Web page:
Chapter 71. Hypervelocity Micrometeorite Damage in Fused Silica Space Shuttle Windows

  1. J. P. Singh
  1. J. Lankford1,
  2. K. Edelstein2 and
  3. Lyndon B. Johnson2

Published Online: 26 MAR 2008

DOI: 10.1002/9780470294437.ch71

Proceedings of the 21st Annual Conference on Composites, Advanced Ceramics, Materials, and Structures: A: Ceramic Engineering and Science Proceedings, Volume 18, Issue 3

Proceedings of the 21st Annual Conference on Composites, Advanced Ceramics, Materials, and Structures: A: Ceramic Engineering and Science Proceedings, Volume 18, Issue 3

How to Cite

Lankford, J., Edelstein, K. and Johnson, L. B. (1997) Hypervelocity Micrometeorite Damage in Fused Silica Space Shuttle Windows, in Proceedings of the 21st Annual Conference on Composites, Advanced Ceramics, Materials, and Structures: A: Ceramic Engineering and Science Proceedings, Volume 18, Issue 3 (ed J. P. Singh), John Wiley & Sons, Inc., Hoboken, NJ, USA. doi: 10.1002/9780470294437.ch71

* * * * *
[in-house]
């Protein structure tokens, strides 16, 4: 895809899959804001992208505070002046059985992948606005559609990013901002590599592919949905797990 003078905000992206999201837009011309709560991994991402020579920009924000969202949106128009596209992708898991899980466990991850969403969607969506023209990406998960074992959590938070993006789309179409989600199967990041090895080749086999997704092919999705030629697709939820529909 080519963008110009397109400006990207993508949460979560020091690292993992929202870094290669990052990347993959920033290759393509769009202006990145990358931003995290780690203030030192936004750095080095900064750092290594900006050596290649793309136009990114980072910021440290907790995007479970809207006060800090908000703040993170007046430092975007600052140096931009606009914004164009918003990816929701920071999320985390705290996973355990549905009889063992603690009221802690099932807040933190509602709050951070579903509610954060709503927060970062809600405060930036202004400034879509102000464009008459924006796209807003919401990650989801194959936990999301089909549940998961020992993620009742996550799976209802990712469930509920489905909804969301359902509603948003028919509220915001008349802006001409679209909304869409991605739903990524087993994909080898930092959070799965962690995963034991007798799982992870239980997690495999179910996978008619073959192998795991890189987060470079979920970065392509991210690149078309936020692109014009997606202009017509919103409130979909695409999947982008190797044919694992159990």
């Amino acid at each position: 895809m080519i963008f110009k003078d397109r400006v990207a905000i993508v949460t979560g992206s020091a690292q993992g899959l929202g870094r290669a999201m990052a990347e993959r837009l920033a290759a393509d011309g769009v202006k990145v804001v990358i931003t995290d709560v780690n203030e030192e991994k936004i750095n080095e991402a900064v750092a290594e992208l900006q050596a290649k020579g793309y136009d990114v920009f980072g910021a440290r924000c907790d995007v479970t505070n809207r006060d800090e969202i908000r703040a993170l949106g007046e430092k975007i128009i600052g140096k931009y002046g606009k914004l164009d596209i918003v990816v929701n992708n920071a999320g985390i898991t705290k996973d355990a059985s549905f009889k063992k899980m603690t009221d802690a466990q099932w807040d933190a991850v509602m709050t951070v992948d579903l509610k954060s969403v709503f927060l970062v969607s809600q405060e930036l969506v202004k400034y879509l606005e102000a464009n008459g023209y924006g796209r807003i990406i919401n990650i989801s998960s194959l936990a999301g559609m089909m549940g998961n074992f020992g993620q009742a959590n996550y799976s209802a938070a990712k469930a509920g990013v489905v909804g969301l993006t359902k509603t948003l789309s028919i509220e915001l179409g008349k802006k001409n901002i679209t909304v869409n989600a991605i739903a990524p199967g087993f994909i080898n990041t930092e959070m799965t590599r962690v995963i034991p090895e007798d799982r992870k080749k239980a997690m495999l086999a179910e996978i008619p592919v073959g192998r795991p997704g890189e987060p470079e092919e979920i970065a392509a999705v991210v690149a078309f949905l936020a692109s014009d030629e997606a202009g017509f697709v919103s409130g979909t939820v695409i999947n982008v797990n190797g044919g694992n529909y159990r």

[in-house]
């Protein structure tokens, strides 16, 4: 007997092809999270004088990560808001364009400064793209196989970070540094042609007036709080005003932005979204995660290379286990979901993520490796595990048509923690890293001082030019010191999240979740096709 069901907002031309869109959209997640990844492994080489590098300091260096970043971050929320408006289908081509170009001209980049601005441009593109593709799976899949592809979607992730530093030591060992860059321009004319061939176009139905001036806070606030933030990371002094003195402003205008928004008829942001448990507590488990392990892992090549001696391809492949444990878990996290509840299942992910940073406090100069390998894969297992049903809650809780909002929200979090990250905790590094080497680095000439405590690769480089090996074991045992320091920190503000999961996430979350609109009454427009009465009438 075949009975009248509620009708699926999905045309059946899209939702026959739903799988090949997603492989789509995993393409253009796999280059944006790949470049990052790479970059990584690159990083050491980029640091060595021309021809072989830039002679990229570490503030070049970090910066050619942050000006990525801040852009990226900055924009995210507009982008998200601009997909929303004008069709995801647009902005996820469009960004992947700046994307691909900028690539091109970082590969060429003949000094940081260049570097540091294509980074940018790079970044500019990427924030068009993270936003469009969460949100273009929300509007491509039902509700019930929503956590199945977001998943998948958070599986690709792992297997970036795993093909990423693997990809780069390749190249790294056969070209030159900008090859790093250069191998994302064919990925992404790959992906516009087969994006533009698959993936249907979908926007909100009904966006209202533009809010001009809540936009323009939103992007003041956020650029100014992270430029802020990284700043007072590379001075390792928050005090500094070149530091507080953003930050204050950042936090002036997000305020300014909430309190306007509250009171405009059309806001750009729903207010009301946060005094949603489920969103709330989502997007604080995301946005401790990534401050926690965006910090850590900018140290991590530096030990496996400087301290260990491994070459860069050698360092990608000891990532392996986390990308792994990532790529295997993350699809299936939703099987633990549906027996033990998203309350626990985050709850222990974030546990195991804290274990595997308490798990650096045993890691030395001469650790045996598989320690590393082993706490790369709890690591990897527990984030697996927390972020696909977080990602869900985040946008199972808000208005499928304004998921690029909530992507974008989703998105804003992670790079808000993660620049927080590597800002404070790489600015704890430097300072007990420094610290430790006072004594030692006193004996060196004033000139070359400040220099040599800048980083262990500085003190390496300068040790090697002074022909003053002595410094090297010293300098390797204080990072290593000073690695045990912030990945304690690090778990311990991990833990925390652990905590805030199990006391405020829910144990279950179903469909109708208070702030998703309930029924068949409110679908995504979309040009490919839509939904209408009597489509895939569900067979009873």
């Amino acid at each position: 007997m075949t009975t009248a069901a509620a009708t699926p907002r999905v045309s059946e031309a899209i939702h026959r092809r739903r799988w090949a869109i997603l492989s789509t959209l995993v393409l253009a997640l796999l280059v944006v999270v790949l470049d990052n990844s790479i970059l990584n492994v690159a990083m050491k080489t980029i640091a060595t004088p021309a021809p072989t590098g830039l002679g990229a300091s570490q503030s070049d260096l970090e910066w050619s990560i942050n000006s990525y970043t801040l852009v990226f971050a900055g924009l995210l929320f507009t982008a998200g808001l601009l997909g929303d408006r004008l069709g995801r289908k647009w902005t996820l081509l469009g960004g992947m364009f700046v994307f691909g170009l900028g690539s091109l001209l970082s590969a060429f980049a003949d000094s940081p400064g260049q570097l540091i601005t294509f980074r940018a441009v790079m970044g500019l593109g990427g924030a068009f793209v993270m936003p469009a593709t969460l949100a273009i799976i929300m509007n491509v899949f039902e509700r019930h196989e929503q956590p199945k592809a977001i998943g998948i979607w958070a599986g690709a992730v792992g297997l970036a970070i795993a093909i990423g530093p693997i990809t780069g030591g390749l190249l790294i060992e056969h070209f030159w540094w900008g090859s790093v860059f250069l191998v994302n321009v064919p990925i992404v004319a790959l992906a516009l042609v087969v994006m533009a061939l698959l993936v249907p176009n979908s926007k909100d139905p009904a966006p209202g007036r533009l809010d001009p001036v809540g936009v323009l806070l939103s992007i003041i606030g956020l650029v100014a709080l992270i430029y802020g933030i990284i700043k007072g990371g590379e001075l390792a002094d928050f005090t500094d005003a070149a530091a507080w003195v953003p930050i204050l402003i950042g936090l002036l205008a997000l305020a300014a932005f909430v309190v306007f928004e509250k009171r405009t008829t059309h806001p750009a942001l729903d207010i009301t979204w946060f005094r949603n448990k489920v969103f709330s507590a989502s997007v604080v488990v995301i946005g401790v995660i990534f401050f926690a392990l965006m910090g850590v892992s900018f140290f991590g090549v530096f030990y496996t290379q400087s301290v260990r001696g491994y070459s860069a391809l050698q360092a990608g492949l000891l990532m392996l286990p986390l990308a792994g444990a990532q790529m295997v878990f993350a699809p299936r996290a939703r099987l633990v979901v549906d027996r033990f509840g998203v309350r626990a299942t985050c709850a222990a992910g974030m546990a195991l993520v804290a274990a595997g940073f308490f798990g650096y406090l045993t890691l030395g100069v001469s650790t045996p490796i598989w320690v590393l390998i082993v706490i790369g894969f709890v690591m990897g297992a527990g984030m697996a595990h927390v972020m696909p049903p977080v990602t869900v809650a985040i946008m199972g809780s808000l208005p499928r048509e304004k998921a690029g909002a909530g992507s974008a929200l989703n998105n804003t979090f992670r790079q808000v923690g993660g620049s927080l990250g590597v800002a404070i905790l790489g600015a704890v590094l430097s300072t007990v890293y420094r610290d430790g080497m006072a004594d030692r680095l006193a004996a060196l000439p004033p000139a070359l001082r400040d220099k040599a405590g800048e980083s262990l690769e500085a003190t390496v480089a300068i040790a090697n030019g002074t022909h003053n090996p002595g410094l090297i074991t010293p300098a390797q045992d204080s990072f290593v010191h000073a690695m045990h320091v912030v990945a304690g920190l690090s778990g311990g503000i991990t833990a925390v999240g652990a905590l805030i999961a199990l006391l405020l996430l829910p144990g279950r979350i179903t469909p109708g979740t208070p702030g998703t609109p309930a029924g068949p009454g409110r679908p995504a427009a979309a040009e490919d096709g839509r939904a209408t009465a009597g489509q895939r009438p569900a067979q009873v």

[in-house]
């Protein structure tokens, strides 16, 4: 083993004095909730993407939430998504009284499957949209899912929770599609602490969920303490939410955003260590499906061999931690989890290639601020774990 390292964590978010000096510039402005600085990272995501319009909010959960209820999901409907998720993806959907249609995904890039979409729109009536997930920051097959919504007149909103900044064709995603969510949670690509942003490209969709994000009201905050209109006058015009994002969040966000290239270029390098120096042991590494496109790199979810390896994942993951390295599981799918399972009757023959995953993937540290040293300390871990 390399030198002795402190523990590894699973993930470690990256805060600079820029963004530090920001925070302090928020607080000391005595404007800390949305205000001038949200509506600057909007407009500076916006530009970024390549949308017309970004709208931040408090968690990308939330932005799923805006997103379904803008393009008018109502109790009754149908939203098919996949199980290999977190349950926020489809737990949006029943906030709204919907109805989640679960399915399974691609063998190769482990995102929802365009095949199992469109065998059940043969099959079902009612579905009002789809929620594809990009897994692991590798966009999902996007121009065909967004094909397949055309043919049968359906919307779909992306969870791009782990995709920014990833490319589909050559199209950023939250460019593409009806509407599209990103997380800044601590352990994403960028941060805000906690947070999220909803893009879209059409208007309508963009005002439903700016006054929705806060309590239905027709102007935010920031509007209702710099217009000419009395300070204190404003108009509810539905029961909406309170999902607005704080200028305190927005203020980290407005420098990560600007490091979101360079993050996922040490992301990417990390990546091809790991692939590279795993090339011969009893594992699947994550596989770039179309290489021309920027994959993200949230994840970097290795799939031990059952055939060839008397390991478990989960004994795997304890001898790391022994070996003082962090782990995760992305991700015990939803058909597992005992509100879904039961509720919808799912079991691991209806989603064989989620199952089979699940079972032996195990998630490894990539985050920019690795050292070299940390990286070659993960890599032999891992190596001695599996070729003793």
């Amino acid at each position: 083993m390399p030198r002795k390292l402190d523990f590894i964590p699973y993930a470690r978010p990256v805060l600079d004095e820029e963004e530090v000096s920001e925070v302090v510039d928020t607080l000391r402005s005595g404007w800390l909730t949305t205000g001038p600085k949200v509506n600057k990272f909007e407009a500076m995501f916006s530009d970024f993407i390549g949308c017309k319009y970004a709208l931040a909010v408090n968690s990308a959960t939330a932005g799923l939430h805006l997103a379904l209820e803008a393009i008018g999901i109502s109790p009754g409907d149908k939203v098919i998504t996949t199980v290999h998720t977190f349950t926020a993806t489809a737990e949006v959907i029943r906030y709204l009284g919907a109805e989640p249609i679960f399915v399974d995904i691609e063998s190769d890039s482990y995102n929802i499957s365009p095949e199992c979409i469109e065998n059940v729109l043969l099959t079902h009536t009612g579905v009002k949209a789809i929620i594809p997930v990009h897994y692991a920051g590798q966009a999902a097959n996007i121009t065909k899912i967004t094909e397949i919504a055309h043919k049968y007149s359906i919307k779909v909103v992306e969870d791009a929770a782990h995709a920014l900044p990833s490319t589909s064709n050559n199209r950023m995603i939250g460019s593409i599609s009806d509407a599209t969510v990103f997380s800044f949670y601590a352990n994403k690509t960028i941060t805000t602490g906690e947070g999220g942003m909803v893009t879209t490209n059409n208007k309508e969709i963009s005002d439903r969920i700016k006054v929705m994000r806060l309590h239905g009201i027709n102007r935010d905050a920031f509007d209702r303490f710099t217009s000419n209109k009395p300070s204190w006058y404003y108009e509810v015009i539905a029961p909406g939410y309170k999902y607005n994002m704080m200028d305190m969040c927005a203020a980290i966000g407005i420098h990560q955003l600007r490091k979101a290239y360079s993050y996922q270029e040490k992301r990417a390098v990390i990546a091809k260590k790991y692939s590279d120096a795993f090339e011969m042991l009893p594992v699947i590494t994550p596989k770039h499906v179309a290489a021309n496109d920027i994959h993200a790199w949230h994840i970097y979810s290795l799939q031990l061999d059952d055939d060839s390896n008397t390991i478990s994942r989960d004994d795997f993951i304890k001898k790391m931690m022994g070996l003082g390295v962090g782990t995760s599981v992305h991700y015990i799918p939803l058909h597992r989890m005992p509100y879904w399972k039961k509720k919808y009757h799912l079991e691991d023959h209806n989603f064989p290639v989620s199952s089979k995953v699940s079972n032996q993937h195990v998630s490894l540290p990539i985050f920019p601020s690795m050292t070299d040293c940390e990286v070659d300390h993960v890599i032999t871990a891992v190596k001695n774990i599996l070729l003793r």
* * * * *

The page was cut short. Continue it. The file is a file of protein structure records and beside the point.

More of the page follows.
Author Information

  1. 1

    Southwest Research Institute, 6220 Culebra Road, San Antonio, TX 78238–5166

  2. 2

    Space Center, NASA Road 1, Houston, TX 77058

Publication History

  1. Published Online: 26 MAR 2008
  2. Published Print: 1 JAN 1997

ISBN Information

Print ISBN: 9780470375495

Online ISBN: 9780470294437

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Keywords:

  • space shuttle;
  • hypervelocity;
  • expand circumferentially;
  • residual strength;
  • lateral cracks

Summary

Thermal protection windows of fused silica on the space shuttle are subject to hypervelocity impacts by microscopic meteorites. Because of the extreme nature of these events, where velocities may reach 14 km/s, the resulting damage is qualitatively different from that produced under quasistatic or even normal high velocity (several hundred m/s) conditions. In particular, unusual “petaloid” cracking patterns are observed, whereby half penny-shaped cracks appear to nucleate on the base of the impact crater. These expand circumferentially (like Hertzian cracks), and then grow into the glass, curving outward continuously until they form one or more large lateral cracks attached to, but “floating” below, the crater. Also observed are smaller circumferentially-tangent half penny surface cracks located outside of the crater area. These several flaw types are characterized qualitatively and quantitatively, and correlated with crater dimensions (impact energy). Implications for window residual strength are noted.